I liked the concept of a prison built on top of an area covered in a poisonous, psychotropic and addictive plant. It’s just asking for trouble. All we need is a psychotic prisoner with special powers and we’ve got ourselves a story!
I have to admit that THE SCRUBS is a guilty pleasure. It started out as a short story but kept getting bigger as I got caught up in creating this alternate universe for this prison and its inmates. And it’s not going to stop here. They’ll be two more installments—SCRUBBERS and SCRUBLAND. There’s just too much fun to be had playing with THE SCRUBS. Besides, someone has to stop Jeter. I hope you agree and you’ll come back for more.
Like with all my books, the stories have origins in something from real life. WORKING STIFFS is no different and as a story collection, it has a bunch of inspirations. Here’s some of the stories behind the stories.
Old Flames Burn The Brightest
I’ve been in the US twenty plus years now and during that time, I’ve gained a bunch of friends, but this has been at the expense of my friends back home. I’ll be digging through some box of junk for something and come across something else that will make me all nostalgic, and I get to wondering about all the people I’ve lost touch with. What are they doing? Have they changed? Are they married or divorced or both? In my mind’s eye, they haven’t changed. They’ll always be the same people I knew back in England, forever frozen in 1998.
But these people can’t be the same. During my brief trips back to England, even my friends I still see have changed. Their lives have moved on and I haven’t been around to witness it. I don’t think I’ve changed, but I’m sure those people see differences in me too. It’s odd to think about, but true.
But with the writing, there’s a chance I may re-encounter lost friends. It’s happened already. Now and again, I’ll get an email along the lines of—aren’t you the Simon Wood I used to go to school/beat up once/stole my cat?
I still have hopes that I’ll bump into these lost friends and that was the inspiration of Old Flames Burn The Brightest. Colin Hill encounters a never-was girlfriend, Denise. He hopes to rekindle something that never existed, but Denise isn’t the same person Colin used to know and unfortunately for Denise, neither is Colin.
My Father’s Secret
This was an easy story to write because Raymond Chandler told me what to write. I have an old BBC recording which features Ian Fleming interviewing Raymond Chandler. Fleming and Chandler discuss the differences in their work and what inspires them to write what they do. During the interview, Chandler describes how mob hits were arranged in the U.S. I thought, wow, what a great idea for a story.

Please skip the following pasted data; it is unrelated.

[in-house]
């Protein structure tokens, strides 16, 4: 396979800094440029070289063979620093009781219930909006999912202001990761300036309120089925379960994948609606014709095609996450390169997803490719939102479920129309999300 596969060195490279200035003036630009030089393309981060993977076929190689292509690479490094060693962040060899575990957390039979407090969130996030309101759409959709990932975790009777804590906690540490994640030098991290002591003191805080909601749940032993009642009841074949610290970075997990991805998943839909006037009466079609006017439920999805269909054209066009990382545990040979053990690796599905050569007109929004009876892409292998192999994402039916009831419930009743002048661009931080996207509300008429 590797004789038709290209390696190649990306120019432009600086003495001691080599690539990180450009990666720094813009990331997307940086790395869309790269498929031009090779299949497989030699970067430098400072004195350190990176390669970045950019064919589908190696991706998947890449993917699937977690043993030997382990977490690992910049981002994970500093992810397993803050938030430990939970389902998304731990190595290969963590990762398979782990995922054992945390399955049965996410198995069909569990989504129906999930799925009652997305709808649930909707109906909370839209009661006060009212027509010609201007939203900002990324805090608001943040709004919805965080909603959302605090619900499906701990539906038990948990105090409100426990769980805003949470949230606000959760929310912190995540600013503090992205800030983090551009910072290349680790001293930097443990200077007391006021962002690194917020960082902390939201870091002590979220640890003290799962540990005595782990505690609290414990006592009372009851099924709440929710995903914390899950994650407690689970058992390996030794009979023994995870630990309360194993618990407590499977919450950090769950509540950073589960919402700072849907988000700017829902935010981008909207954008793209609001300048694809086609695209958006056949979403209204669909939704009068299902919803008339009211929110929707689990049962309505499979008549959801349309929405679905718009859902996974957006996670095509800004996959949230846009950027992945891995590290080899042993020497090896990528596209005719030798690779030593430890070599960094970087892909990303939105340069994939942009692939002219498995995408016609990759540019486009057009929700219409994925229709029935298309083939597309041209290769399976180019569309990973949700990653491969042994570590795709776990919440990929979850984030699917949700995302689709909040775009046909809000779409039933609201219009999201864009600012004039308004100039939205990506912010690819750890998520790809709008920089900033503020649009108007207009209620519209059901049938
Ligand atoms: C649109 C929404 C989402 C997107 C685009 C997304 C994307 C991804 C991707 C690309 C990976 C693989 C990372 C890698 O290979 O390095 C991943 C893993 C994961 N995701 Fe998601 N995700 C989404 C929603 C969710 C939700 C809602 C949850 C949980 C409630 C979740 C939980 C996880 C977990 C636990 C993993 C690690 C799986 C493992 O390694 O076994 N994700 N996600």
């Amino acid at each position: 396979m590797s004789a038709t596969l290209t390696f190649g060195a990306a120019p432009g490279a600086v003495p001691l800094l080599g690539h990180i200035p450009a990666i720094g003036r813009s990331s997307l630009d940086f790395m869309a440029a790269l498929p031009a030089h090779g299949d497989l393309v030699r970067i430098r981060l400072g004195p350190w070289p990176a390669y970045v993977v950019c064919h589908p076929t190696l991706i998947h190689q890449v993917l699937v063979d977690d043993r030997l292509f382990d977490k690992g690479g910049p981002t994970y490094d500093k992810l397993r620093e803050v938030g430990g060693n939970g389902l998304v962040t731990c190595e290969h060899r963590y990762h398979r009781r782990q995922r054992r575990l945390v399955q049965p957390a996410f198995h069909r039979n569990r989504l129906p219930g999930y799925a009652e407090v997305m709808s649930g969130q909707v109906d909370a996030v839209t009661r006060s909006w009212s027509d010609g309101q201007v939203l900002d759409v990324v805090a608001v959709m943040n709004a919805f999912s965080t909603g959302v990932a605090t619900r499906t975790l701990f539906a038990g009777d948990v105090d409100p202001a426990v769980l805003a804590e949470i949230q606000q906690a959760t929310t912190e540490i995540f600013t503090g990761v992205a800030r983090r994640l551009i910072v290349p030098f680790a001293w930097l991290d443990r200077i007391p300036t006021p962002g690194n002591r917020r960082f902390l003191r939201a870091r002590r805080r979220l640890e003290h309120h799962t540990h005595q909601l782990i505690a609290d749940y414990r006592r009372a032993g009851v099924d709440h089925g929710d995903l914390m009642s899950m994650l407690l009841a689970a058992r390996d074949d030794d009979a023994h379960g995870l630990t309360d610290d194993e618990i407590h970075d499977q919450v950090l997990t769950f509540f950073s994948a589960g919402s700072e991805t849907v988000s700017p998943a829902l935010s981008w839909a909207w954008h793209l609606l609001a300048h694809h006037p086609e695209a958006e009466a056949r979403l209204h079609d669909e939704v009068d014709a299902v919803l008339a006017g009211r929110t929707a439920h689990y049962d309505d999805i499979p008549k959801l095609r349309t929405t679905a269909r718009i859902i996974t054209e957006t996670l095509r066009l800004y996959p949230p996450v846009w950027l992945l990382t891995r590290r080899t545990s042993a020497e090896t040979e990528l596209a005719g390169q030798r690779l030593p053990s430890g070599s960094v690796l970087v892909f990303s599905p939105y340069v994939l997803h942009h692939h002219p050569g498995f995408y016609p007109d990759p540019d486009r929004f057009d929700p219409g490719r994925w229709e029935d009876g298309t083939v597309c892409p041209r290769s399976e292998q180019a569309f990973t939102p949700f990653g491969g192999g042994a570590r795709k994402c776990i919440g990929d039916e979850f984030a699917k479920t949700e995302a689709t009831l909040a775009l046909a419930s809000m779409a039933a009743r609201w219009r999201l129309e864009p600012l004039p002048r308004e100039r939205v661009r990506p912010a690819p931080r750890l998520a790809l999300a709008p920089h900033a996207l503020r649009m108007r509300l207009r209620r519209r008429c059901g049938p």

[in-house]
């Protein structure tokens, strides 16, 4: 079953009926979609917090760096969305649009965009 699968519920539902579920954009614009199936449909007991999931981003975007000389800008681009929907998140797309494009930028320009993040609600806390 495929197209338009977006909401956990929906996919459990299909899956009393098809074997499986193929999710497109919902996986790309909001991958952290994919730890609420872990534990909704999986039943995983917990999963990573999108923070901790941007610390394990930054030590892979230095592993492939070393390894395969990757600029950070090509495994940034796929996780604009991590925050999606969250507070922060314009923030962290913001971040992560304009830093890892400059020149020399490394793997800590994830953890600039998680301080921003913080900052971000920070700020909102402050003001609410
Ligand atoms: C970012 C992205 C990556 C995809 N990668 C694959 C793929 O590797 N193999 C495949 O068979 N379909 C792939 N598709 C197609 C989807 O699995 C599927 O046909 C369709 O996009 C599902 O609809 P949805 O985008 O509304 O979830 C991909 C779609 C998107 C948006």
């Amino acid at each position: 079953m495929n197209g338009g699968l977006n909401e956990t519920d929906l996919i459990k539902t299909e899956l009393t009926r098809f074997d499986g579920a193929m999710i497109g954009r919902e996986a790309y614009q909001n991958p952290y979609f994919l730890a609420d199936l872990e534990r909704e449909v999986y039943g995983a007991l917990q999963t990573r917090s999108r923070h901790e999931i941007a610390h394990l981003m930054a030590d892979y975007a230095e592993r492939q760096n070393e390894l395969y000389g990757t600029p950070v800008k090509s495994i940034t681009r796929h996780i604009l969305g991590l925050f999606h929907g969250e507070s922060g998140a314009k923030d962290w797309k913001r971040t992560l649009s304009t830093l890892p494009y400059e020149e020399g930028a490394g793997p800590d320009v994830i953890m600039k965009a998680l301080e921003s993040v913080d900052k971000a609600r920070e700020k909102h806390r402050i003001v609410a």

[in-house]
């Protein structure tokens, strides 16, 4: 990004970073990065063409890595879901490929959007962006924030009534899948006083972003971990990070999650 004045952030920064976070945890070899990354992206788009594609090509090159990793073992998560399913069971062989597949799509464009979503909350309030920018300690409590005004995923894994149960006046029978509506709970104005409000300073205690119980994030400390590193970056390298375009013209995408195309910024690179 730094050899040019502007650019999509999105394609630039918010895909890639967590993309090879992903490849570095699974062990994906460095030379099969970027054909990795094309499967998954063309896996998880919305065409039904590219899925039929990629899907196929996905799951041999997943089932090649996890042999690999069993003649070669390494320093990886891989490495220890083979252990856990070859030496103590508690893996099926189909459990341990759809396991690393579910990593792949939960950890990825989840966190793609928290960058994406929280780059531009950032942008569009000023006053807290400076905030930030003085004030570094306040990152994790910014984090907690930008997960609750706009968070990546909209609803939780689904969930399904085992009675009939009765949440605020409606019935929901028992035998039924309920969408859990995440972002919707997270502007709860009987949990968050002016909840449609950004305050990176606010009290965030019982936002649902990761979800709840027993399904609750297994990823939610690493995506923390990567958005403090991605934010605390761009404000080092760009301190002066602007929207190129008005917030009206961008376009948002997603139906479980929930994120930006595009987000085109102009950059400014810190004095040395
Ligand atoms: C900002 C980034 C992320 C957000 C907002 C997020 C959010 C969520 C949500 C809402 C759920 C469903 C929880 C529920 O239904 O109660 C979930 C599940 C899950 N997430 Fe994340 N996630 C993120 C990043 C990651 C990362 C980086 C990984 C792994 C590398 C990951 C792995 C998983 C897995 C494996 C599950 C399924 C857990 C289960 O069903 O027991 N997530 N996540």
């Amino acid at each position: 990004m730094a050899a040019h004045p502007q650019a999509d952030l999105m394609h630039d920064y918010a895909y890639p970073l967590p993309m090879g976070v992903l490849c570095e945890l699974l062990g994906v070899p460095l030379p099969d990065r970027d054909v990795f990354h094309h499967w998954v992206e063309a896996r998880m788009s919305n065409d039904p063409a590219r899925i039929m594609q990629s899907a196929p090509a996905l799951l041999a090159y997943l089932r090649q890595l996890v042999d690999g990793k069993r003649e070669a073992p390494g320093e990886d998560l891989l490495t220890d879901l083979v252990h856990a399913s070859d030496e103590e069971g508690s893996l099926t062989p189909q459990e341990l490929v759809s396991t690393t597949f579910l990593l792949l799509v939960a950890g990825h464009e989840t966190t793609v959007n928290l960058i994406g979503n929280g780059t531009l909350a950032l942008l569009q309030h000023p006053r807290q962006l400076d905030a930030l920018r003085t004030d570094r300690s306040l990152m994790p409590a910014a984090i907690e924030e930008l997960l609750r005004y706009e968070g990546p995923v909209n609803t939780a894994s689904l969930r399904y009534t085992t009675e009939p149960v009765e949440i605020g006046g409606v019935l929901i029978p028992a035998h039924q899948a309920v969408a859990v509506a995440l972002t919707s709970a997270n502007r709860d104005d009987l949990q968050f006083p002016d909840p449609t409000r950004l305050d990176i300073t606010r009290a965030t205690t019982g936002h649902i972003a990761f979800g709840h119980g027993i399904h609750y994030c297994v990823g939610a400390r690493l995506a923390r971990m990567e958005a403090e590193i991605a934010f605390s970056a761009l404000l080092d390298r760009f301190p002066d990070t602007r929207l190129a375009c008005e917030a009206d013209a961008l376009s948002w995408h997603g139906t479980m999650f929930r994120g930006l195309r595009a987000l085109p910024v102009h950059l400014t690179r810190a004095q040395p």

I used the mechanics of a mob hit for the skeleton of the story, but I added the complication of the relationship between father and son. Don’t go reading anything into the relationship between my own father and me. Rarely does anything from my own personal experiences make it directly to the pages of my stories. Rather, certain facets of life and people tug at my sensibilities.
So thanks, Ray. I owe you a gimlet.
Where do you get your ideas from?
It’s a familiar question I’m asked. Literally anything can inspire a story. With Parental Guidance, it was a TV advertisement. It just goes to show that TV advertising works—just not the way they hoped.
The ad was for credit consolidation. It was one of those cheesy, homemade adverts that do the product or service being pimped no favors. The ad was simple. A family, consisting of husband, wife, and two kids, sit in front of the camera while the father tells how his life was out of control because of credit debt until he turned it all around thanks to blah-blah credit counseling. The ad ends with the father saying, “I took control and my life has never been better.”
It was such a creepy line to end the advert on that it gave me the chills. There was just something about the actor’s delivery, like he was trying to let us in on his real secret. The story came to me before the ad break ended. I wanted a tale of keeping up with the Joneses with a difference. I wanted a tarnished tale about what it means to keep up with not only the Joneses but the world in general, but I wanted darken it with the uneasy sentinment I felt after hearing the father’s last sentence.
A Break In The Old Routine
I people watch and I have a nasty habit of giving the people I watch a whole history. A Break In the Old Routine began life that way. I was riding BART into San Francisco and there was this striking women sitting several rows over from me. Watching her, I came up with a character prfolie for her. Wasn’t that nice of me?
I got an attack of the guilts when I went to get off the train and she got off with me. For a frightening moment, I thought this woman was going to call me out for staring. She didn’t and she went on her way, but I thought about what if she had called me on it? What then?